Leslie grimaced. He’d be out his pizza money for a month just for the ghost hunter being here. More trips to the soup line, then … unless he could sleep better, could he then work better, and make up the money at work? “How much for the simplest examination?”


“What are your payment terms?”

“Cash, up front.”

Leslie didn’t have $150 extra. He might not even have the $100 show up fee. Worried, he offered, “Maybe $50 a month for a few months –“

“I’m leaving.”

Desperate, he offered, “I don’t have that cash but I have –“

“It has to be as good as cash.”

“My grandmother had a lot of antique jewelry.” What he hadn’t pawned off over the years to pay his bills and debts. “It’s antique now.”

“Don’t you dare try to pass off stolen goods on me.”

“No, no, this was my grandmother’s house. The jewelry was hers, and I got it when I got the house.” Leslie tried to find a bit of confidence. “I’ll even bring you her original receipt box, if you want, to prove she owned it all.” Leslie had burned a lot of old records for warmth in the fire place, but he had to have something for some of the stuff left.

“You must be bored as hell for this kind of prank.”

“She knew about the ghost, too. It haunted her, too.” Wanting to keep the man’s attention, he added, “It may have even driven my mother to suicide. Does that make it more legitimate?”

“There’s a history of this, then?” the ghost hunter’s accent was more pronounced.

“Yeah. Oh, yeah.”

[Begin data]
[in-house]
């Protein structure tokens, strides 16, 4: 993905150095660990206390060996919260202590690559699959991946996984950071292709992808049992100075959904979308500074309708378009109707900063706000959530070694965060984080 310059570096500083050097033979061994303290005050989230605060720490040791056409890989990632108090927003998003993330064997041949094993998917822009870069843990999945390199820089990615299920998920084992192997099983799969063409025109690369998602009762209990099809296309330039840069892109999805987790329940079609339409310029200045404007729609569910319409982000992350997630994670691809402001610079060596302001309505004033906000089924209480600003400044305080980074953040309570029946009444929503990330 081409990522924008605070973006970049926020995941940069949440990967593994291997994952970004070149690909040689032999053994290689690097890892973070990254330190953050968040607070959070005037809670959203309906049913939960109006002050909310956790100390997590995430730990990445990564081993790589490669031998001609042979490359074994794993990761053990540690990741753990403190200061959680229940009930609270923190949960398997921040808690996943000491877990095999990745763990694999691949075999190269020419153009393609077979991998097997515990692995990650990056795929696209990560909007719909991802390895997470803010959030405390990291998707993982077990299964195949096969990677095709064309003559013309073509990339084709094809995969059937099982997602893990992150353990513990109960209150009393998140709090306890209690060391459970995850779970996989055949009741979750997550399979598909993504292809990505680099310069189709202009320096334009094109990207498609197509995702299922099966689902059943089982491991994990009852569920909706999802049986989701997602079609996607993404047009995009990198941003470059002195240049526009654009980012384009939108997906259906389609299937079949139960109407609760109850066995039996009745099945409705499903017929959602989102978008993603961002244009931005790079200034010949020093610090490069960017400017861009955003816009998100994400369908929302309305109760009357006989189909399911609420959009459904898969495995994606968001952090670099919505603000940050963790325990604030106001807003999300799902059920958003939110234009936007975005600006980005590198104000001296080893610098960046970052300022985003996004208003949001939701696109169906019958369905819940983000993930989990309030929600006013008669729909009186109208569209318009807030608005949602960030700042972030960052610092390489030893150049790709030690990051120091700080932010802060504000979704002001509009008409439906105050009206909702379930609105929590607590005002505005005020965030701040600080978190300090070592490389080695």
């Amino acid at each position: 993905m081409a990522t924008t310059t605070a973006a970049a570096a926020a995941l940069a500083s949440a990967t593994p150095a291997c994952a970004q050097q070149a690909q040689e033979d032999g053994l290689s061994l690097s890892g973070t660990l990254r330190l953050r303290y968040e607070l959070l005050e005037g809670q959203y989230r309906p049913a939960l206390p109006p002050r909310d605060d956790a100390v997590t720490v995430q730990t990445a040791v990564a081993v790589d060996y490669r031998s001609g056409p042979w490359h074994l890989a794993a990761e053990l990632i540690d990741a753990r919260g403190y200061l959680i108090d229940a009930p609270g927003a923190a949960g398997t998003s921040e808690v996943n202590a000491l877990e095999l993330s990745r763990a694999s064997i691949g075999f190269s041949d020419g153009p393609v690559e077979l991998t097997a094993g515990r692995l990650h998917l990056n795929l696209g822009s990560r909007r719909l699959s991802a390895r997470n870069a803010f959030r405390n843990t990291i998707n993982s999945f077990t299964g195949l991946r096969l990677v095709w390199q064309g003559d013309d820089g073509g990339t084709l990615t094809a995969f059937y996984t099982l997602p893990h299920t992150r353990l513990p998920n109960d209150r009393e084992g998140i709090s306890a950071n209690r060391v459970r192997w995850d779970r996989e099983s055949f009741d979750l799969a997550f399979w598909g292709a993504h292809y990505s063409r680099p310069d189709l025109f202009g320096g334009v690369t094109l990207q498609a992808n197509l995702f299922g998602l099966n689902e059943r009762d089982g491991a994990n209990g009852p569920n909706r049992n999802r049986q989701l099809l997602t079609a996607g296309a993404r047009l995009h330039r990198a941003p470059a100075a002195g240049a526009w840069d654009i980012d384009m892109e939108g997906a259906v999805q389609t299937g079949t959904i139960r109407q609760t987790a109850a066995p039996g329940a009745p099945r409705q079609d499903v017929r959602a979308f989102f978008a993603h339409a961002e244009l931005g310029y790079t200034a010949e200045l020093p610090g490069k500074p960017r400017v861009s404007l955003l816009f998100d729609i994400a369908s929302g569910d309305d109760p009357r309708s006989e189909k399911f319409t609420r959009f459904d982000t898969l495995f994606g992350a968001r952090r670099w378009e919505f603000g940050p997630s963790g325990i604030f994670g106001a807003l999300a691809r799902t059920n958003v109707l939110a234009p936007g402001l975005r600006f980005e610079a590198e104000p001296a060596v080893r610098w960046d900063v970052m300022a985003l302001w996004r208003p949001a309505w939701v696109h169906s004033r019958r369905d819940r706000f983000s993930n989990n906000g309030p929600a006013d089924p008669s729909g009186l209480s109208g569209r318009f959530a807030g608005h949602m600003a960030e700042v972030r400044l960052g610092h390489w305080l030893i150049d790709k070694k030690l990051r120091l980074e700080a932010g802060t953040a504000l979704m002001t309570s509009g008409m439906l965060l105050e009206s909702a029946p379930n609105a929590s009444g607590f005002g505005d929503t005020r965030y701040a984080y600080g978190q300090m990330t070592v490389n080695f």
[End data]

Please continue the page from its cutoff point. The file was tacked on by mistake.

“Was this a biological grandmother, or just a woman who took that title, or an in-law by marriage?”

“Mother’s mother. Biological mother’s biological mother. It’s a real family history, just like the house.”

“Do you use?” the ghost hunter asked him.

“No.” Leslie corrected himself, “Nothing illegal. Nothing but energy drinks.” The herbal spikes he added were as often from the overgrown garden as from anything he could get from the street. Anything to keep sleep away or make it so hard that nothing could wake him.

“Do you have a job?”

“Two part time gigs.”

“Do you actually get paid for these gigs?”


The ghost hunter relaxed a little. “All right then. I’ll do my examination. Then we’ll look at the jewelry box – and receipts. Cash, later, if costs get to that point.”

The ghost hunter ran around with an EMF sensor all over the house. He pointed to faulting wiring that had needed repairs for all of Leslie’s life. He crawled about in the attic and announced that there were no vermin to blame. The foundation was sturdy, and the wood frame was bug free. Nothing lived inside the walls, thanks to super-toxic chemical treatments Grandma had had done before it was illegal.